Cast in neon shadows, Roo Powell has become a master of deception — for good reason.
The 40-year-old advocate for victims and survivors of sexual abuse is at the center of the Discovery+ series, “Undercover Underage,” now in its second season, and often poses as a minor or coaches others who work with her in how to look and act like preteens, all to lure “ACMs,” or adults contacting minors.
Viewers see Powell leading a lean team with the organization she founded, SOSA, an acronym for “Safe from Online Sex Abuse.” In the current season, she and her team are based in a rented home in Canadian County, Oklahoma, where they collaborate with the local sheriff’s office.
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Powell coaches three adult decoys — 12-year-old “Abby,” 14-year-old “Mackenzie,” and 15-year-old “Skylar” — in outmaneuvering men, many of whom are married with children of their own, seeking sexual encounters with underage girls. The decoys, two of them professional actors, have their own faux bedrooms, awash in shades of pink and blue neon and decorated to match their tween personas.
In these spaces, the decoys infantilize their voices, giggle innocently, and slouch in their beds as they log onto video calls with the men who believe they’re preying on doe-eyed underage girls. Powell, just out of the camera’s line of sight, leads the decoys as they document the incriminating and disturbing conversations, the contents of which are ultimately handed over to law enforcement officials.
The harrowing series showcases a stark reality: the internet is a veritable Wild West for children.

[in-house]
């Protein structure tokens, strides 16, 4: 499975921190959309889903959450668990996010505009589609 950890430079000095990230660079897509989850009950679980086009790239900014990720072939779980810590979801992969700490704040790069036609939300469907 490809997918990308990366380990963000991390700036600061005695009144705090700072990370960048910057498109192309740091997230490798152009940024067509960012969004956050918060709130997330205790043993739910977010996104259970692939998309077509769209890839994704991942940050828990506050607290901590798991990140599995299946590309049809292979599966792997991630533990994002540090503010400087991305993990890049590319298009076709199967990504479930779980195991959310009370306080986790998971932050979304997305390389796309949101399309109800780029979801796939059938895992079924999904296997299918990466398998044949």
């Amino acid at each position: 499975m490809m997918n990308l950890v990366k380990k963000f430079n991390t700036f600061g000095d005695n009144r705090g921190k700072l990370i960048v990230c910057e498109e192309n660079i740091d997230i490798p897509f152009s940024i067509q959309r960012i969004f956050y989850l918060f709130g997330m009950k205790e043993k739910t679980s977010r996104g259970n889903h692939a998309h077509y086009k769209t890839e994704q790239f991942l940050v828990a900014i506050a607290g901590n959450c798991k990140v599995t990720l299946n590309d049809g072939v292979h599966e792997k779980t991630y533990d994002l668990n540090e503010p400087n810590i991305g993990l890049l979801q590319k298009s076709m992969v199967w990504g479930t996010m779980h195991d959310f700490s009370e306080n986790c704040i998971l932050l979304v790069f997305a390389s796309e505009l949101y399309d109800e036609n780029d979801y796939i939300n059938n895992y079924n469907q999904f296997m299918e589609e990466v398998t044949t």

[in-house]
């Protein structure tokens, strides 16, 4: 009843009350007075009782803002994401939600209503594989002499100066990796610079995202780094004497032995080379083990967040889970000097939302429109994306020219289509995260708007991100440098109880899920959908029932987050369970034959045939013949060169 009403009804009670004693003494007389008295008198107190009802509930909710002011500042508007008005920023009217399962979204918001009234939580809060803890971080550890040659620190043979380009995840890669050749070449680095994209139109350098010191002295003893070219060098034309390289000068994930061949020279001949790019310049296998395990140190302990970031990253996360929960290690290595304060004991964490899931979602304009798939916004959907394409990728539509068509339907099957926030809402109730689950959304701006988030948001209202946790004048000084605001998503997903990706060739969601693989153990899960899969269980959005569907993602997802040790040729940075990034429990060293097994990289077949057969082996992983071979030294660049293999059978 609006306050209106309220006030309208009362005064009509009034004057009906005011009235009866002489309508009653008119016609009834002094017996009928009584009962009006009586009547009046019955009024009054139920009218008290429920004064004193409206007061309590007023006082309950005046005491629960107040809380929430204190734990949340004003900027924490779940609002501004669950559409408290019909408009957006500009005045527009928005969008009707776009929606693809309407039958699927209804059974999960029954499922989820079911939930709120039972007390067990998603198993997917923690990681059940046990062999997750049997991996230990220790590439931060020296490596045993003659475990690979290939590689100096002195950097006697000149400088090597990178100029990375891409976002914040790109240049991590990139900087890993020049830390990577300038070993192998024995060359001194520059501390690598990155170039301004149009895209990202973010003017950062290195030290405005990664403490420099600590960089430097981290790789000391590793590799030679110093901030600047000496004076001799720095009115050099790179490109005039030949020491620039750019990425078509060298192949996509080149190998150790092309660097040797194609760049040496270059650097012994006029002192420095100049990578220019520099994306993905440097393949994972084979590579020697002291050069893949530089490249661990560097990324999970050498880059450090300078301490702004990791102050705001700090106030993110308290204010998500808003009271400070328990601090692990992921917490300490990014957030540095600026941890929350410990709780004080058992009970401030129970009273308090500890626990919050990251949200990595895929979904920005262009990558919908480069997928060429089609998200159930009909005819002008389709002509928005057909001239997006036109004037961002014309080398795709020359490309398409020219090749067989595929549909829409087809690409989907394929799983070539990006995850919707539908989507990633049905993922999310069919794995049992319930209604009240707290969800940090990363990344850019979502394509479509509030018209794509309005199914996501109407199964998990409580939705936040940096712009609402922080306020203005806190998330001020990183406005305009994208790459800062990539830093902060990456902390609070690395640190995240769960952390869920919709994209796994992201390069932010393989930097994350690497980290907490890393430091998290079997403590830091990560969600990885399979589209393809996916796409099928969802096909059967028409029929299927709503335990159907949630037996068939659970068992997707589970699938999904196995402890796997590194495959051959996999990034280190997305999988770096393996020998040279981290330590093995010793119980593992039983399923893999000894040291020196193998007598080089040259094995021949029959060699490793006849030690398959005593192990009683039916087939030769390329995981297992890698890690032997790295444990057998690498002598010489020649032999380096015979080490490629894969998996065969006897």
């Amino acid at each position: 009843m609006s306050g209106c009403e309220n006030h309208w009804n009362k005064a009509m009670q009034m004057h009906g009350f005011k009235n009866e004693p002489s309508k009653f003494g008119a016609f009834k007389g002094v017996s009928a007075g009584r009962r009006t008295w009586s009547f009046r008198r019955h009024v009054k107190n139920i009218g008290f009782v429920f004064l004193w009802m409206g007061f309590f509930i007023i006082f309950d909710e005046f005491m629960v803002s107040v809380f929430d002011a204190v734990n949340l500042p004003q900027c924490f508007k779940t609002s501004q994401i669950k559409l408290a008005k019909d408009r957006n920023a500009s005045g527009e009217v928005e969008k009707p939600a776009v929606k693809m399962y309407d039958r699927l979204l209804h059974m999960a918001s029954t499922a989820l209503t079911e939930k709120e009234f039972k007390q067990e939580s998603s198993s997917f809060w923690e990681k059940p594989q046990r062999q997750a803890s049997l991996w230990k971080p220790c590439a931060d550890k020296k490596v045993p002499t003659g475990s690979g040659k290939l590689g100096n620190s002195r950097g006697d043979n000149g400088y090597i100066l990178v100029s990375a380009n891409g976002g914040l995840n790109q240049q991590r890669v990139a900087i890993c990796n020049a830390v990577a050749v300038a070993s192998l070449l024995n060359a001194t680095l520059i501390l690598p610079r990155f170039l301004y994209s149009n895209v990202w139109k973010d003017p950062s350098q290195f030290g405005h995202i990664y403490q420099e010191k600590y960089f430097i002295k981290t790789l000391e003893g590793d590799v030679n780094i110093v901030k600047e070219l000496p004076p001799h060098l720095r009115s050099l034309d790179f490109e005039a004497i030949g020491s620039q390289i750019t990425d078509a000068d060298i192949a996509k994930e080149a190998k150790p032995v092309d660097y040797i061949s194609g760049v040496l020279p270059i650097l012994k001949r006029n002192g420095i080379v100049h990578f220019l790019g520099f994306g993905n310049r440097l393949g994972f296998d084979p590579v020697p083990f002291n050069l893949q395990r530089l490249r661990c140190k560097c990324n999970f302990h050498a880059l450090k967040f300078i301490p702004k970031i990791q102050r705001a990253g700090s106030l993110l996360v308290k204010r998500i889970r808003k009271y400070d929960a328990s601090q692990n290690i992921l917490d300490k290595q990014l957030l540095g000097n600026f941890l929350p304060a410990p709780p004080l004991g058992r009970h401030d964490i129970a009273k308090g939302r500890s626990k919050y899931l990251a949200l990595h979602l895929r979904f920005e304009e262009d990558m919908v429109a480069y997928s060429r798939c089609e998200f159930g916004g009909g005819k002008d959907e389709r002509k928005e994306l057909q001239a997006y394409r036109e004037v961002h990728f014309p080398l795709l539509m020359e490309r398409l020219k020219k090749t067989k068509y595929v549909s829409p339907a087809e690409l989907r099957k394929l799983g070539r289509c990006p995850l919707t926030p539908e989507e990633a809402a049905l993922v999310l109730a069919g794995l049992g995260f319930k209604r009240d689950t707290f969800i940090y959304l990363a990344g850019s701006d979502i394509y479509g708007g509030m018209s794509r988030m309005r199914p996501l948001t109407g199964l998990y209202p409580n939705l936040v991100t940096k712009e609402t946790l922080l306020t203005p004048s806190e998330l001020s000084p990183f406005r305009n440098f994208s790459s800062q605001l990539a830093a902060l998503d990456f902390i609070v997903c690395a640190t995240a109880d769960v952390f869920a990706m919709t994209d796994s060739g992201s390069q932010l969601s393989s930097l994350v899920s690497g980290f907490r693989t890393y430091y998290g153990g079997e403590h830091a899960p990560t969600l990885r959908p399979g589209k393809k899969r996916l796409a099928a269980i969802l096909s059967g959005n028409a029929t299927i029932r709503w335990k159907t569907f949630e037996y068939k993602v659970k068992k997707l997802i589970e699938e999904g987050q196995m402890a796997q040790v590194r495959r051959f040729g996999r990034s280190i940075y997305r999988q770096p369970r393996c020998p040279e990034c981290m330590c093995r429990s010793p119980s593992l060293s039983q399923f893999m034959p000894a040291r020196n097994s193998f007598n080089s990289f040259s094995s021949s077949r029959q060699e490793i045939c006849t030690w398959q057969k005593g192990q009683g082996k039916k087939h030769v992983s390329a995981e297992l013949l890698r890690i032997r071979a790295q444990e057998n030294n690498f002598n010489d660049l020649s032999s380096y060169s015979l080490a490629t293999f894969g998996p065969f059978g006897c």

Powell, a mother of three daughters, told CBN’s Faithwire open lines of communication are critical in the internet age, particularly as predators become increasingly savvy in the ubiquitous world of social media.
“The internet has permeated our daily lives and I allow my kids to have smartphones and very specific apps,” Powell explained. “What I would say to parents is that it’s really important to have open lines of communication with your kids — just regular conversations about it, not a one-and-done thing.”
“I talk to my daughters regularly about online safety,” she continued. “And I think it’s also really important for parents to build the kind of relationship where kids can come to them when they get in trouble, because what happens online is abuse and I think it’s really easy for parents to react in a way that feels punitive [to the child] … when, realistically, it’s not about being a good kid or being a smart kid; it’s about being a kid online, and they’re faced with these people that are master manipulators. They know what they’re doing; they are seasoned predators.”
While kids are certainly ill-equipped to defend themselves against these perpetrators, Powell and her team — working in tandem with Det. Adam Flowers and the Internet Crimes Against Children unit of the Canadian County Sheriff’s Office — are agile and able to dupe those seeking to victimize children.
SOSA, while small, has technological capabilities and a fine-tuned method that, as viewers see in season two, supplements what the ICAC unit is not yet able to do on its own.